Friday, July 23, 2010

Tourists - Take 3

My fascination with tourists continues. Here's some pics I took around Times Square the other day.


The Despicable Me couple


Picture taking and lanyards

The red bus

The blue bus.

The thrill of seeing yourself on the big screen


Tummy Troubles

You may remember back in May, Dan and I were really sick with a stomach flu/food poisoning/something. I went to the doctor and got some medicine that made me feel instantly better, but my doctor decided to run some blood work just in case. Long story short, my blood tests revealed that I might have an ulcer. I was really surprised because I never have stomach issues, don't have any symptoms and feel perfectly fine. I went to a stomach specialist who decided that the best way to investigate is by sticking a tube down my throat to look inside my stomach.

So last week, I took a day off from work and went to Kips Bay Endoscopy Center. I had to sign all kinds of paperwork asking about living wills and all sorts of things. I had butterflies in my stomach, which was weird, since they were going to look inside my stomach (would they notice anything fluttering?) Dan was even required to be there to escort me home. Luckily, the people who worked there were the nicest health care professionals I have ever encountered and were joking with me before I went under. My anesthesiologist was a bit of a flirt and at one point went down on one knee, holding my hand.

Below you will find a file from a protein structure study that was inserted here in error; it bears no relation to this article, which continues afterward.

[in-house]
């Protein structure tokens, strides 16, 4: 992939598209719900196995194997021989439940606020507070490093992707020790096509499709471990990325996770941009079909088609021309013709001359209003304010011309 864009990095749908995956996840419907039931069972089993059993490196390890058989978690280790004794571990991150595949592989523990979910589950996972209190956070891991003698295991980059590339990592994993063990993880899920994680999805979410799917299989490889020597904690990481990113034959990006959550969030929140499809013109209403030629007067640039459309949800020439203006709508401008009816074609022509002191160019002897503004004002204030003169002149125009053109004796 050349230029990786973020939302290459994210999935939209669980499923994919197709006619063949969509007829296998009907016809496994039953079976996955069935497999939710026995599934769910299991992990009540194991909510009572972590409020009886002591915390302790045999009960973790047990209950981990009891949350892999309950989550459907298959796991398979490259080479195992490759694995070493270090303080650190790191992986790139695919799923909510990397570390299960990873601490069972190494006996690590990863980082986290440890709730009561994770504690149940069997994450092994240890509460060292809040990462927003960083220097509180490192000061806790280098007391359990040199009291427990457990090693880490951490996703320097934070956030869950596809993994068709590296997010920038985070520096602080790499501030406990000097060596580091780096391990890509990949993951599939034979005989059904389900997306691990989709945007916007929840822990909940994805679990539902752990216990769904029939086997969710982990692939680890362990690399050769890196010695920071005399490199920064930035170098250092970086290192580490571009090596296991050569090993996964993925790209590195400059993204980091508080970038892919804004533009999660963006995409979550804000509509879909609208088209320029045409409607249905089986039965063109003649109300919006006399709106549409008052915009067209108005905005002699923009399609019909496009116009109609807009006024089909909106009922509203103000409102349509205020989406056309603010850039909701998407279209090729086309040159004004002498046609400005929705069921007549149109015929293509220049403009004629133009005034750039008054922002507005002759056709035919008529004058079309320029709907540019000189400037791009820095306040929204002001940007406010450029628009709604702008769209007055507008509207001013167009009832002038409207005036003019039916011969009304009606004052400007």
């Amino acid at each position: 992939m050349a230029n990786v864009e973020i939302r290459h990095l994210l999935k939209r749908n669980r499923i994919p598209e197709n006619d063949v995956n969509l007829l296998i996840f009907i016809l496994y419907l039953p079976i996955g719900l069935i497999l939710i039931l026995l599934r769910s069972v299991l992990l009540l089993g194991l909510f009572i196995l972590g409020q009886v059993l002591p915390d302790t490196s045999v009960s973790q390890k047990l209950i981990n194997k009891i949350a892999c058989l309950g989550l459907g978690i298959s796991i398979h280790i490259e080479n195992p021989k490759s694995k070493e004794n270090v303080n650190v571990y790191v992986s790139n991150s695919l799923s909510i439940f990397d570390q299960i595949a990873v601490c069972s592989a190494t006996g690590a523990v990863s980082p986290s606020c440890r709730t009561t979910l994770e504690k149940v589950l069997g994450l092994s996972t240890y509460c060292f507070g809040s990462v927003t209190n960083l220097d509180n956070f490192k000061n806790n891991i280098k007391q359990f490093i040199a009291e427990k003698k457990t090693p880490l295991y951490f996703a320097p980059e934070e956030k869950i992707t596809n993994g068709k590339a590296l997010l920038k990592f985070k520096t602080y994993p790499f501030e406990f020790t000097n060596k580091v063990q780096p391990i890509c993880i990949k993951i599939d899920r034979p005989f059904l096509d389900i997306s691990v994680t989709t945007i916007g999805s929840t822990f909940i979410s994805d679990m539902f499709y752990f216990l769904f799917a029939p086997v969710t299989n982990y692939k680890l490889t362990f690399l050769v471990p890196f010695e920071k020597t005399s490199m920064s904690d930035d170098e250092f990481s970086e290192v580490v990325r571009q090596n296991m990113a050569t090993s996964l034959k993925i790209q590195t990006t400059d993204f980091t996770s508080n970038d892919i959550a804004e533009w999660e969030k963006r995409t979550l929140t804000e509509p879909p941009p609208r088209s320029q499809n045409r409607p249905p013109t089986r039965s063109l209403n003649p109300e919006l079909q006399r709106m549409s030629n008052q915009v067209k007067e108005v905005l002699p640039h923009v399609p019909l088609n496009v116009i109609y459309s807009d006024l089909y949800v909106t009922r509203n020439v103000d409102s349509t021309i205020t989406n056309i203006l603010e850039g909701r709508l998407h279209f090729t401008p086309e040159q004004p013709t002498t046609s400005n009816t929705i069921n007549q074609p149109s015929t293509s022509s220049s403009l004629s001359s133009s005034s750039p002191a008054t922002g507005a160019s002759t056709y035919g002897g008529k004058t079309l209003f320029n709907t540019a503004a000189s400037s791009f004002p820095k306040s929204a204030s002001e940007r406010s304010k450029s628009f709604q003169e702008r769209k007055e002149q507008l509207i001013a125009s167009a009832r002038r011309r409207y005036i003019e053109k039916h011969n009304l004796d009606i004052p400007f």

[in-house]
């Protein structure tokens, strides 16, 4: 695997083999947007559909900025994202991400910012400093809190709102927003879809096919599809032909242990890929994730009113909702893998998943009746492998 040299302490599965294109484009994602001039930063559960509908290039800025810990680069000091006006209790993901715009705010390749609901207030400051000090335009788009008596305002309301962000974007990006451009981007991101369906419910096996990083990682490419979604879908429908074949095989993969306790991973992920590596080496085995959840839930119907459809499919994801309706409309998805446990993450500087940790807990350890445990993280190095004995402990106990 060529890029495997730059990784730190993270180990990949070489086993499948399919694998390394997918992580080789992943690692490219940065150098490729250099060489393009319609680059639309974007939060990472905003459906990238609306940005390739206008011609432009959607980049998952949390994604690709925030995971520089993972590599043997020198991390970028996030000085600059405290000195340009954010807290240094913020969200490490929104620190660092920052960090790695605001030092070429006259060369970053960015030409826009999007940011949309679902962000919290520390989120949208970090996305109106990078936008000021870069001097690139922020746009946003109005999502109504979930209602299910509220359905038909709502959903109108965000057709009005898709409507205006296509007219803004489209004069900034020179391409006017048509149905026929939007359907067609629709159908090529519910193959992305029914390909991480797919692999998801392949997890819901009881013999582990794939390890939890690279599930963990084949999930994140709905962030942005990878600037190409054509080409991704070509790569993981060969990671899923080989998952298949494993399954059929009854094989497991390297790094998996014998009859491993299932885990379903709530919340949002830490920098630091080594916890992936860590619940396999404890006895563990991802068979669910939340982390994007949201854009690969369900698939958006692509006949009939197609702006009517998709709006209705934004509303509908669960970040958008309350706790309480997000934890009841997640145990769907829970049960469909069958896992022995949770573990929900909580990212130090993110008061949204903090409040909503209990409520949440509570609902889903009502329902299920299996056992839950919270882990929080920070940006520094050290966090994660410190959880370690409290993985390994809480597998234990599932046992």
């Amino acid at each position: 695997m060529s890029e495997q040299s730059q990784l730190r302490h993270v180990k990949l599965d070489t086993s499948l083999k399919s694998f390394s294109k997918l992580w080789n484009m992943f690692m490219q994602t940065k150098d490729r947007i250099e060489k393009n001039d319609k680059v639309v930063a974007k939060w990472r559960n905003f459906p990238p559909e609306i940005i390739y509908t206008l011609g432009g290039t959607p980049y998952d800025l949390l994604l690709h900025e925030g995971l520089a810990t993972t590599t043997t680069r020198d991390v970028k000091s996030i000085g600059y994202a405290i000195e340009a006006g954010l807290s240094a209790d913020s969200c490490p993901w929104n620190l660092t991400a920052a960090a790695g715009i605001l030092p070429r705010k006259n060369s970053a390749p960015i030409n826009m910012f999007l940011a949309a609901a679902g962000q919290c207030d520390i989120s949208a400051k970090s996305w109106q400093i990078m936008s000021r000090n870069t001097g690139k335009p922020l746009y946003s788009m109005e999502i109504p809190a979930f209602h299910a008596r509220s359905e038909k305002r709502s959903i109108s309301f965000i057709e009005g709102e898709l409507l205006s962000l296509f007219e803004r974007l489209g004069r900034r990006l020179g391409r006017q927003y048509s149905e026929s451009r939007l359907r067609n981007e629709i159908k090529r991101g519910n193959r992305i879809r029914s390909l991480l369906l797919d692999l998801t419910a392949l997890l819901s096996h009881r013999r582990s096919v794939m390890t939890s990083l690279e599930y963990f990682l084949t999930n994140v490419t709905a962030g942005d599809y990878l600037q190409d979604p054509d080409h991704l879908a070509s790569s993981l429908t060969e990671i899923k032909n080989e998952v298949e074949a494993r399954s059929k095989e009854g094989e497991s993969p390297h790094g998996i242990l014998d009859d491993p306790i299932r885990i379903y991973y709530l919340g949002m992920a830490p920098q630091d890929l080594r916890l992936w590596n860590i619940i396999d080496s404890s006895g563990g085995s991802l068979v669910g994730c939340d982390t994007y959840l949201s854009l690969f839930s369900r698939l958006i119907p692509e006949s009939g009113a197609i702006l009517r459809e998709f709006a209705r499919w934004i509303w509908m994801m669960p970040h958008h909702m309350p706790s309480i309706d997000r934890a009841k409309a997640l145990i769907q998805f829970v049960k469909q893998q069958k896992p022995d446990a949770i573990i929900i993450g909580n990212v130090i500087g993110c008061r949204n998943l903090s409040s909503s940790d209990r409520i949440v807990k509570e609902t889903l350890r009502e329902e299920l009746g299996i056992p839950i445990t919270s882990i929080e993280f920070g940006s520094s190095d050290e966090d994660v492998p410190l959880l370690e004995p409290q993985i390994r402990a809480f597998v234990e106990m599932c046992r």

"Are you proposing to me?" I asked. "Because I am taken."

"I am proposing to your vein." he replied.

The whole thing went down without a hitch, and my doctor concluded that I have some kind of bacterial infection that causes ulcers. He prescribed to me eight giant horse-pills that I have to take every day for 2 weeks, saying that they will make me feel better. (But I already feel okay, so will feeling better feel absolutely amazing??) Since Dan and I have no prescription coverage, I had to pay $450 for the pills (and this is where my European readers pause and wonder, wait, why don't Americans want socialized health care? And my answer is because we'd rather make health insurance and drug companies rich than pay more taxes? I dunno. I don't get it.) Anyway, that must be some crazy bacteria in my stomach if it needs that much medicine to kill it.